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The Smartest Guys in the Room

2004 . Biography & Autobiography, Business . Bethany McLean, Peter Elkind

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5 total

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20K total

About the book

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Just as Watergate was the defining political story of its time, so Enron is the biggest business story of our time. And just as All the President s Men was the one Watergate book that gave readers the full story, with all the drama and nuance, The Smartest Guys in the Room is the one book you have to read to understand this amazing business saga. And the critics agree: This book is right up there with Den of Thieves and Barbarians at the Gate. . . . Those who want to learn what happened here, you don t have to read anything but this. James Cramer, CNBC The best book about the Enron debacle to date. . . . Based on hundreds of interviews and fresh details, McLean and Elkind masterfully weave together the many strands of the Enron story. They shine in their characterizations of Enron s often incompetent executives. Wendy Zellner, BusinessWeek News junkies and mystery lovers who enjoy financial scandals will devour this multilayered book. . . . The Smartest Guys in the Room will rival other models of the genre, including James Stewart s Den of Thieves. . . . The authors write with power and finesse. Their prose is effortless, like a sprinter floating down the track. . . . The character sketches of former chairman Kenneth Lay, former CEO Jeff Skilling and ex-chief financial officer Andrew Fastow are masterful. Edward Iwata, USA Today Powerful and shocking. . . . succeed[s] in opening a disturbing window into both the company and the era . . . filled with fascinating characters and anecdotes. Jonathan A. Knee, The New York Times Book Review The Smartest Guys in the Room is utterly professional, readable and even though you know what s coming highly entertaining. Daniel Gross, The Washington Post Meticulously reported and compelling . . . a cautionary tale about highfliers who weren t as clever as they thought. David Koeppel, Entertainment Weekly

Year:

2004

Language:

English

Publisher:

Portfolio

Pages:

440

ISBN:

1591840538 (ISBN13: 9781591840534)

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Reviews

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Morten Veith Schroeder image

6 months ago

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Really interesting book that goes into very high detail with the Enron scandal. I think you have to be a bit interested in Finance / business to really enjoy this book. It took me a little while to get into and the start felt a bit slow, but it's worth it. The story is told well, and goes into depth with both the financial maneuvers they did but also a lot of the personal stuff and you get close to a lot of the people involved. There's a couple of things I never realized about the Enron scandal until I read this book, which I found fascinating: (1) How a lot of what they did (initially) was technically not illegal. They were incredibly smart people who exploited loopholes in the law to make hypothetical profits, which over time became so illusive and complicated that they eventually fooled themselves to believing they made profits. This metaphor from an accountant in the book describes it really well: "Imagine that the law defined a duck as having a yellow beak and two feet. At Enron, we would then exploit that law and acquire a bunch of dogs and dress them up with yellow beaks and 2 legs, and now tell everyone we had ducks. We would keep on doing that to the point that we thought they were ducks, but underneath it all they were still just dogs". (2) How the moral compass adjusts with every little 'wrong' you do to the point where 10 years down the road, people are unable to notice it. I think Enron is a great example of this! (3) For sure the top management carries a lot of the blame, but oh boy, a lot of other organizations, people, bankers, etc. are the blame too. Great book!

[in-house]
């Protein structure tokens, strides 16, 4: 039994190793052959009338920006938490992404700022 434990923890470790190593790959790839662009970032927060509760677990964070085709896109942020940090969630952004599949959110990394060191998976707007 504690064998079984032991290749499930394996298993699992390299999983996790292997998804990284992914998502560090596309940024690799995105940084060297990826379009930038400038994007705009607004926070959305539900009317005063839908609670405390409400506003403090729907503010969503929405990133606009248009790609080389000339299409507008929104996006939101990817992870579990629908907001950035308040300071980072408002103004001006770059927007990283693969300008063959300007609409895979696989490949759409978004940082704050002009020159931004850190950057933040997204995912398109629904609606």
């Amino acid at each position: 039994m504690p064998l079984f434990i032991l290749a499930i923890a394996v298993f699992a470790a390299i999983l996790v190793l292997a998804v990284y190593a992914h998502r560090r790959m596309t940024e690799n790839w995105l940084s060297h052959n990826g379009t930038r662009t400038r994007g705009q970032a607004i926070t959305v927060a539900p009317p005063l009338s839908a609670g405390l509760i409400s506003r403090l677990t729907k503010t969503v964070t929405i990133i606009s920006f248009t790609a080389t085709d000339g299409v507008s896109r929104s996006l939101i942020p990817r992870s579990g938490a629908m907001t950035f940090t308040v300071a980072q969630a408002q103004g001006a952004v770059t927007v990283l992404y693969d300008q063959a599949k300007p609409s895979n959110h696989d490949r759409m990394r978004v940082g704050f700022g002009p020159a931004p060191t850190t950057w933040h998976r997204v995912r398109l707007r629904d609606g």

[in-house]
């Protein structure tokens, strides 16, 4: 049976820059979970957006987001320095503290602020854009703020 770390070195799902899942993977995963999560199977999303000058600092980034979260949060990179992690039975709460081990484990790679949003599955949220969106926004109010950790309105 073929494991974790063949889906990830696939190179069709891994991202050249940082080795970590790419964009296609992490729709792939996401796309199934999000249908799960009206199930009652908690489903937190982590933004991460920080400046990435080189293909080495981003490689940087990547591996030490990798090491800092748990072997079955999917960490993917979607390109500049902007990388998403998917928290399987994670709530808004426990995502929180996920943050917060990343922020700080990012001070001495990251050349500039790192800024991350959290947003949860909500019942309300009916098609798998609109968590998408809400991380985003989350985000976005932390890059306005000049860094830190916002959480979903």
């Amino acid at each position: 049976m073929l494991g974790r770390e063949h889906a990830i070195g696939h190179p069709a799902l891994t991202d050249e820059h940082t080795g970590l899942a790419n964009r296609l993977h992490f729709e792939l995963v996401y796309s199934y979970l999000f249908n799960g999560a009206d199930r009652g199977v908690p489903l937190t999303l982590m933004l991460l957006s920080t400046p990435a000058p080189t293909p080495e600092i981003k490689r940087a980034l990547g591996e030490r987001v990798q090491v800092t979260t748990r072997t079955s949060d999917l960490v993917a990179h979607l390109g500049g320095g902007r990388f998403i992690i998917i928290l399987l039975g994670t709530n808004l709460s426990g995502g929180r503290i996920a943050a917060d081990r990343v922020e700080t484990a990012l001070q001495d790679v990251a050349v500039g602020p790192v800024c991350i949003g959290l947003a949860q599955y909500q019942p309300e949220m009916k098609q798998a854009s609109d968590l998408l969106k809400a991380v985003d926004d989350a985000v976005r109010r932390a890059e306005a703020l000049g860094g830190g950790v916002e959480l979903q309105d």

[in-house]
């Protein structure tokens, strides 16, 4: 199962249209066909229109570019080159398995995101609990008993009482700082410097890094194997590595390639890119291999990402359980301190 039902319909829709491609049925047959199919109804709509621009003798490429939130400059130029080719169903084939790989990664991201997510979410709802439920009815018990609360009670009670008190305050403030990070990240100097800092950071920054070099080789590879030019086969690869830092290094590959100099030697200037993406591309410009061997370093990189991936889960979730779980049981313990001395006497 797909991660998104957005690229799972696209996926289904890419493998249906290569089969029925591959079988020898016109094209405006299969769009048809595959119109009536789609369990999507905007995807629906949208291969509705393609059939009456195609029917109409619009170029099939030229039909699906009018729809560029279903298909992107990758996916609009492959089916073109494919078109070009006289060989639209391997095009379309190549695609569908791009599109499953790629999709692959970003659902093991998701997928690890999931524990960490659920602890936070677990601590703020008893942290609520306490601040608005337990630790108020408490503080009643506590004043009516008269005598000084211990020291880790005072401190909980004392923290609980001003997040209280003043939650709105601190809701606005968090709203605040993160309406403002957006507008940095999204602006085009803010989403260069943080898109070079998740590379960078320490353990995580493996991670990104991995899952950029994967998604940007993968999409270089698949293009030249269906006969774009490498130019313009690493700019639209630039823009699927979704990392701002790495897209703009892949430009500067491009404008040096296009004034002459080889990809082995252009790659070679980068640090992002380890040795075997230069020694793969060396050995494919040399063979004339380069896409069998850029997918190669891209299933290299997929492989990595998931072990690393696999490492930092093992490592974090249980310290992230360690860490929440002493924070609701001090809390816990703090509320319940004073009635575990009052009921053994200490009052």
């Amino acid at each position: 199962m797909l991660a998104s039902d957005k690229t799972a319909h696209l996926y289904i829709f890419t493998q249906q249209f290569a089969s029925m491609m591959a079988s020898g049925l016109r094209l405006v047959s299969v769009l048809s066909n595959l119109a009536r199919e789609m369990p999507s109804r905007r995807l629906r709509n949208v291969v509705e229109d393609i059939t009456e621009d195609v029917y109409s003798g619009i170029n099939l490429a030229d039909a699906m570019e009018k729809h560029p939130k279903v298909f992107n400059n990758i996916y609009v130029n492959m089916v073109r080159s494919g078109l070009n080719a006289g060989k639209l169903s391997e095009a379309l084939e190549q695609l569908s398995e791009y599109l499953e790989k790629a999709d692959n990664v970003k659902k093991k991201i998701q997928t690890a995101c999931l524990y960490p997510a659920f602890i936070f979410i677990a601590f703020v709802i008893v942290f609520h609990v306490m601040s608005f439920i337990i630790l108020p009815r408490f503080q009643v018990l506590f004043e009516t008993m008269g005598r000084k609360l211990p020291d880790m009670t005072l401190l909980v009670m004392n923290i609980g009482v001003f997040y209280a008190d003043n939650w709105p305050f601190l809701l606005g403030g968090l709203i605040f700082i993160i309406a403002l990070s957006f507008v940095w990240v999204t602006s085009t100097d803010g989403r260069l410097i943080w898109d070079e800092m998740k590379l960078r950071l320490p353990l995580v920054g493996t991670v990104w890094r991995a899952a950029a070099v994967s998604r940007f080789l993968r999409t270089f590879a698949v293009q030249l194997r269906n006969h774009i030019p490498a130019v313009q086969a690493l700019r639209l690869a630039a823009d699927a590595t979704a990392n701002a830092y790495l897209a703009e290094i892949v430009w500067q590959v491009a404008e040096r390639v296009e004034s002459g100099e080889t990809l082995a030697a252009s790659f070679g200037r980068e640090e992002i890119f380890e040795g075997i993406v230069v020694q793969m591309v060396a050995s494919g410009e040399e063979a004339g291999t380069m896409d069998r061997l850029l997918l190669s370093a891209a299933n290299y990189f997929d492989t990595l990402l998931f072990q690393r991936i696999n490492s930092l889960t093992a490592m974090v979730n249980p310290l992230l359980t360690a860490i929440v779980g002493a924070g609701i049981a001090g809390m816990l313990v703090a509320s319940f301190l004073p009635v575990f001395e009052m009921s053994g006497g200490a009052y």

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Markus Marañon Straarup image

6 months ago

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What an absolutely fascinating story! I always knew of Enron as the worst bankruptcy in history. But i was blown away by the extent and pervasiveness of the fraud. This was not just one fraudulent scheme, but a complex tapestry of financial, accounting, and legal maneuvering over many years. I found it especially frightening to see how many people were a part of this, and kind of knew what was going on. But because everyone else seemed to be ok with it, and it was part of the culture, it just gave way for .... more fraud! If you like business and finance books this is a must read!

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Morten Veith Schroeder image

6 months ago

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I think this phrase best describes what happened at Enron: “a gradual disintegration of the accounting moral and standards”

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Morten Veith Schroeder image

6 months ago

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Christ what a story 🤯🤯 Really enjoying this one!

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Morten Veith Schroeder image

6 months ago

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